Sync Your Mac & iOS Clipboard With Command-C & Scribe
Transferring the contents of your Mac’s clipboard to your iPhone or iPad usually involves sending yourself an email or message, but that’s cumbersome and inefficient. These days, there are better ways.
Bakari has extensively reviewed powerful Mac clipboards that offer such functionality, but I wanted something simpler and easier. Two new apps caught my eye: Command-C ($3.99) works via Wi-Fi and is a two-way system, where you can access Mac data on your iOS and vice versa; Scribe ($2.99) is Bluetooth-only and has only one route, Mac to iOS.
Let’s check them out.
As noted, Command-C needs a Wi-Fi connection to work, with both of your Mac and iOS devices connected to the same network. You can connect multiple devices, they just need to using the same iCloud account.
The setup is really easy and once you’re done, all you need to remember is the shortcut key: Cmd+Shift+X. Select your text, URL or image and hit that on your Mac. It will prompt the status bar icon to drop down and show you a list of all the connected devices. Navigate to what you want and hit Enter. Your clipboard will be synced to your iOS gadget.
The other way around works perfectly too. Copy anything on your iPhone, like the photo you just took, head to the Command-C app and tap the desired device to share clipboards. It’s simple, it’s easy and it works just as advertised.
There are two limitations to Command-C. First, it requires an active Wi-Fi network to which all the devices are connected. Second, it only syncs the most recent clipboard item; you’ll have to look elsewhere for multi-item clipboard managers for Mac or iOS.
To its credit, Command-C lets you customize the hotkey, behavior (notifications, prompts) and change appearance (select how many devices to display). It costs $3.99 on iOS, with the Mac counterpart application being free to download. If you mostly use only Apple devices and are usually connected to Wi-Fi, I’d say it’s well worth the money for the convenience and “it just works” ease.
- Easy to use and “just works”
- Two-way copy-pasting
- Limited to Wi-Fi network connectivity
- No multi-item clipboard
So what do you do if there’s no Wi-Fi to let Command-C work? Well, as long as your Apple devices have Bluetooth LE, Scribe has you covered. Bluetooth LE is supported on: iPhone 4S or newer, iPad 3 or newer, iPad Mini or newer, Macbook Air 2011 or newer, Mac Mini 2011 or newer, Macbook Pro 2012 or newer and Mac Pro Late 2012 or newer.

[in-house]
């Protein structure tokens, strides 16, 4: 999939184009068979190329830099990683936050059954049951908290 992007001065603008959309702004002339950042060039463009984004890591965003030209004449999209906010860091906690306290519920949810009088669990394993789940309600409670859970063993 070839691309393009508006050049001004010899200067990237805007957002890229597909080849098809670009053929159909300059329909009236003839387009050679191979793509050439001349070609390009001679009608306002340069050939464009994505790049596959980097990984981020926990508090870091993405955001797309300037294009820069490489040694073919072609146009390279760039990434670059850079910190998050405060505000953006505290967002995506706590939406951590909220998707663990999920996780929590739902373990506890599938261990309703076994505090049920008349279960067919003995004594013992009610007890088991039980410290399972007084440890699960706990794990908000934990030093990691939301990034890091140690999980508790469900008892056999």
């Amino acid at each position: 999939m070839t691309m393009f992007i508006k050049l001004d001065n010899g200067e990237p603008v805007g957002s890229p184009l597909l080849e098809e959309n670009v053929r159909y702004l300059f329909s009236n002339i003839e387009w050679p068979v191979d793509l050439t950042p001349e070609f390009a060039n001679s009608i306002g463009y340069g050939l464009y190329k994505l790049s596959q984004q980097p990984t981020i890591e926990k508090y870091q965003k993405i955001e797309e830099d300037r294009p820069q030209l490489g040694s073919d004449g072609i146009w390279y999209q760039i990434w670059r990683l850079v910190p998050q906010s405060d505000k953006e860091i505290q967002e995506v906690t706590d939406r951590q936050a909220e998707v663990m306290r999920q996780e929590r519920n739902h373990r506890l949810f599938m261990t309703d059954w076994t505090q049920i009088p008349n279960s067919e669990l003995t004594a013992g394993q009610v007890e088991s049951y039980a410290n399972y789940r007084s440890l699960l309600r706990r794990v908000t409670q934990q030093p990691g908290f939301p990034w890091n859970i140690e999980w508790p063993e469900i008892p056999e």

Like Command-C, you need to install the app on your Mac and iOS. And like Command-C, it uses the Cmd+Shift+X shortcut – but this time it isn’t customizable. Also unlike Command-C, Scribe has only one-way communication: it takes content from your Mac and puts it on iOS, not the other way around. But the advantage of this is that Scribe has a multi-item clipboard manager on iOS letting you copy-paste multiple text, URL or image entries and browse through all of them easily.
However, since it uses Bluetooth for communication, it only supports small images and the transfer is really slow. Also, copy-pasting images isn’t as easy as it is on Command-C. It’s disappointing, especially for scenarios like quickly transferring a photo to share it on instant messaging.
Scribe costs $2.99 on the Mac App Store, but if you travel often and don’t have a Wi-Fi network all the time, then having this easy connectivity between your iPhone or iPad and your Mac might just be worth it. I’d recommend assessing how often you’re connected to Wi-Fi, and only if it’s not frequent, shell out the money for Scribe.
- Easy to use, except for images
- One-way copy-pasting (Mac to iOS only)
- Not customizable
- Limited to Bluetooth LE connectivity
- Multi-item clipboard
There is a cross-platform, free and no-install solution to avoiding both these apps in the form of the web app Hopper . All you need is a browser and you’ll be good to go. But the problem is that Hopper stores all your data on its servers, so privacy isn’t guaranteed.
That’s the one big advantage of both Command-C and Scribe: since they work on local connectivity (Wi-Fi and Bluetooth), your data is never going to the company. In fact, Command-C even encrypts the data over Wi-Fi while syncing it between the two devices on the network.
How important is such privacy or security to you when you buy an app? Personally, I don’t really care about this, but I recognize I may be in the minority, so I’d like to know how it affects your buying decision and to what degree, so please leave a comment!
Image credit: RIP Steve Jobs (Nopphan Bunnag), Windows 8 Icons (Icon8),